In the classic vehicle world, 2018 will be remembered as the year that younger car lovers took their share of the wheel from older generations, according to a new book of data from Hagerty insurance.
For the first time ever, Gen Xers and millennials are seeking vehicle values via Hagerty’s Valuation Tools and classic vehicle insurance quotes more often than baby boomers and pre-boomers by a roughly 53-47 percent margin. Given current trends, millennials, who comprise the nation’s largest generation, will become the hobby’s single largest group within five years.
“This shift was inevitable given the combined size of these generations,” said McKeel Hagerty, CEO of Hagerty. “We say ‘welcome to the club.’ It’s great to see that younger generations are just as crazy about cars as their parents and grandparents.”
Overall, requests for values and quotes from all generations are up 17 percent in 2018 over last year, indicating a healthy market and continuing interest in cars and driving across generations, said John Wiley, an analyst with Hagerty. Earlier this year, a Hagerty survey indicated 78 percent of Gen Xers and 81 percent of millennials say they “like, love or are passionate about driving,” compared to 79 percent of baby boomers.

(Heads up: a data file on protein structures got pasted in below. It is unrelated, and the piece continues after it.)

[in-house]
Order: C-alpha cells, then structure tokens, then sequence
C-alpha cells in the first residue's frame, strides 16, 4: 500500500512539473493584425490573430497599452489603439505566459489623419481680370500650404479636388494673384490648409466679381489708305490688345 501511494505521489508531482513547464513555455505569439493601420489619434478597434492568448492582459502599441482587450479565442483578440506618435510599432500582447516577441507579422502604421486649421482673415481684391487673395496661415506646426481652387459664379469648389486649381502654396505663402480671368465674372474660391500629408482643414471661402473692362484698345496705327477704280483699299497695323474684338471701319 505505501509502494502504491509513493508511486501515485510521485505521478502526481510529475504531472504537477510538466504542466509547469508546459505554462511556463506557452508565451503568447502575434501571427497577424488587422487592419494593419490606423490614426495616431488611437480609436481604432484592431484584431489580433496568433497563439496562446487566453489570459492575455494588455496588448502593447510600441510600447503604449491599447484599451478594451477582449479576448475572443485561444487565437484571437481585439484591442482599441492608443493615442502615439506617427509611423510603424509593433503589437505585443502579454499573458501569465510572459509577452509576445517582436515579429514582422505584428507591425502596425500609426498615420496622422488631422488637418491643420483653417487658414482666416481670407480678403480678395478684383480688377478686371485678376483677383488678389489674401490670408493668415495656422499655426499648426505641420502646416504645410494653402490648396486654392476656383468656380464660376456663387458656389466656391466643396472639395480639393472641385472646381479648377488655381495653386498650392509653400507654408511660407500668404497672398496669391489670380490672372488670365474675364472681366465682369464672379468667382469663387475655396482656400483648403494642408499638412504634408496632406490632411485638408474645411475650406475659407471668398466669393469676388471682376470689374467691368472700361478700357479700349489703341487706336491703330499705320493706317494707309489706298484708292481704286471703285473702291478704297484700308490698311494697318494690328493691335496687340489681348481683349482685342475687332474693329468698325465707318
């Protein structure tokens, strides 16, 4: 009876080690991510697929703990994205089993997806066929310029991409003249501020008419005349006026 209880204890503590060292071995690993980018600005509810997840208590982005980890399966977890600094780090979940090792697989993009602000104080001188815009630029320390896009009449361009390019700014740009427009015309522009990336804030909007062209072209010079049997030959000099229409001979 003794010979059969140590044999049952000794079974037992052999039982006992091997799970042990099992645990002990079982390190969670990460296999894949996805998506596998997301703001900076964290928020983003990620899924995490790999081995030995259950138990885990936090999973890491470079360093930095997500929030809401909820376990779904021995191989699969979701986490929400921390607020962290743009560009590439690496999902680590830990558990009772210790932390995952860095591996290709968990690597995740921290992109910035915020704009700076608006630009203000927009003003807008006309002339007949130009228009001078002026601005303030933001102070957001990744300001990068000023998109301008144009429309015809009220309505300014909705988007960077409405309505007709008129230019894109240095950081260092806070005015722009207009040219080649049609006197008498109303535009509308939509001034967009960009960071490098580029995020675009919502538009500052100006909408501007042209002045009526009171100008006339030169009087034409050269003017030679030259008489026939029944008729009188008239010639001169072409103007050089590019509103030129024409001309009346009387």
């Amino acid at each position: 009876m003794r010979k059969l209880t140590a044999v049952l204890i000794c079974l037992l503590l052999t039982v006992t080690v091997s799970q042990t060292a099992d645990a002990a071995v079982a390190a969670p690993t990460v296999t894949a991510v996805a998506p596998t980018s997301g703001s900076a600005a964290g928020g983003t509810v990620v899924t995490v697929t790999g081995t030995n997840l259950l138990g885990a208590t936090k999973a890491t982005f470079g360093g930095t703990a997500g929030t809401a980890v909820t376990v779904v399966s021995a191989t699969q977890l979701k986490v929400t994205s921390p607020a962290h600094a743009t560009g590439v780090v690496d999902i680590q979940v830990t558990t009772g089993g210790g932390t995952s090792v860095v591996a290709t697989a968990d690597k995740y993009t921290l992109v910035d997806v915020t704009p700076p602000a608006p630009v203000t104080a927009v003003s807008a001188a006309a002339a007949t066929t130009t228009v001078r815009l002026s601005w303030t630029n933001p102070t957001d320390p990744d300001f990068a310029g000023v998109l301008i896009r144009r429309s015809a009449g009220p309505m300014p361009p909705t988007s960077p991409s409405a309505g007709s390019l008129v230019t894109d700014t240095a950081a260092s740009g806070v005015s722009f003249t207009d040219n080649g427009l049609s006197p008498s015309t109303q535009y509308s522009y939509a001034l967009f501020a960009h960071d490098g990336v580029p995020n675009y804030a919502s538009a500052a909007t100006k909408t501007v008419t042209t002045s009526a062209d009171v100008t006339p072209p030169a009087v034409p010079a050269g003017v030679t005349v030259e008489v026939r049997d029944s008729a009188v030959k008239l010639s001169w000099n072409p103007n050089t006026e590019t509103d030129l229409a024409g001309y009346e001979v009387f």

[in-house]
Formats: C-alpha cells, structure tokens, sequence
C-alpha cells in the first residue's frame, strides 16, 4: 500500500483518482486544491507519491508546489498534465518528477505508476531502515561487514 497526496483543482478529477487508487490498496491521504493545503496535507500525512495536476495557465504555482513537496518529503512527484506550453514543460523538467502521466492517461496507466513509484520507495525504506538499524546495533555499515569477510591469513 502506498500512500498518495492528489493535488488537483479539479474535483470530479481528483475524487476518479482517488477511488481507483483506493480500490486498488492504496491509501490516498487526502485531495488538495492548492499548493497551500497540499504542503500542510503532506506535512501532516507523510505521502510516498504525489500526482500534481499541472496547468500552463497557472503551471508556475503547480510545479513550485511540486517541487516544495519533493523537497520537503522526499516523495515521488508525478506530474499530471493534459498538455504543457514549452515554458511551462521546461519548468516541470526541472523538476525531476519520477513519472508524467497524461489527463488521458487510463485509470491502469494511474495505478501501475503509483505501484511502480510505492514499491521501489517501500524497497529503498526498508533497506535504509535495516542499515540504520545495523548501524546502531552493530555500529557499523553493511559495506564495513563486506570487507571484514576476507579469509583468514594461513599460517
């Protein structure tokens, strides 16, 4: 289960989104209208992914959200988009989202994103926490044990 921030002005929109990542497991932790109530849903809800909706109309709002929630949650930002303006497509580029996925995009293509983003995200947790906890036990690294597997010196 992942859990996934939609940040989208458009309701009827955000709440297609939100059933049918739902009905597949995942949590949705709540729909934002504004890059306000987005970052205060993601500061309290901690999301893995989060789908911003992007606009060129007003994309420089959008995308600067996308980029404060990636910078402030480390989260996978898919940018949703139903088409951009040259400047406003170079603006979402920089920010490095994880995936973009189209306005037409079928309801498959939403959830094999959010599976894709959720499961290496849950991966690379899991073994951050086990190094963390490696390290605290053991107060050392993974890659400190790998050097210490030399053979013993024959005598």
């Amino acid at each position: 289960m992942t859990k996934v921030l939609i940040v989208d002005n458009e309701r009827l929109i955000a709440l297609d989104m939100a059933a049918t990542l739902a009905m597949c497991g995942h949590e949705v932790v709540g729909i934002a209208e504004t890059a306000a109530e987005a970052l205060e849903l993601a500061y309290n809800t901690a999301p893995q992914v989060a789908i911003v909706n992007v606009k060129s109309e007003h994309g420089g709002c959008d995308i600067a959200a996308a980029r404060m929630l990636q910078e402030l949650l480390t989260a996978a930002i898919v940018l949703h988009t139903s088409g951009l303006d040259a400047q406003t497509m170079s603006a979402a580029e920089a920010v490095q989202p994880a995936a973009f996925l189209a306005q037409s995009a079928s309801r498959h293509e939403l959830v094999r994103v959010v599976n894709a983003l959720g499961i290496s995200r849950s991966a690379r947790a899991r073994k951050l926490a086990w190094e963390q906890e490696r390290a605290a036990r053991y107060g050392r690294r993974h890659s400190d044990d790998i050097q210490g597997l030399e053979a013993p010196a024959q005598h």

The most popular vehicle among boomers, Gen Xers and millennials is the 1965-1966 Ford Mustang. Mustangs, Camaros and Corvettes historically transcend generations, according to Wiley, as do cars built in the late 1960s. “Everyone loves late ’60s cars,” said Wiley. “They just have that allure.”
But there are distinct generational differences as well. The Ford Model A, for instance, is the most popular car among pre-boomers (born before 1946) but falls to 38th place among millennials. Meanwhile, trucks and SUVs are proving to have strong appeal to younger buyers. The 1973-87 C/K Series Chevrolet pickup, for instance, is the second most popular among millennials and fifth most popular among Gen Xers. Gen Xers and millennials are 35 percent more likely to be interested in a truck or SUV compared to pre-boomers and boomers.
“Vintage pickups offer a very affordable way into the hobby for a lot of collectors so it makes sense that as you move from older to younger enthusiasts you see pickups move up the list in popularity,” said Wiley.
American nameplates are, by far, the most popular with buyers of all generations but millennials, in particular, have a soft spot for Japanese cars, quoting them four times more often than pre-boomers. Similarly, pre-boomers are three times more likely to seek information on British cars than millennials. German cars remain popular across generations.
To foster car love across generations, Hagerty this month launched the world’s largest community of car enthusiasts called Hagerty Drivers Club, featuring member-only access to events, discounts, services and Hagerty’s award-winning magazine.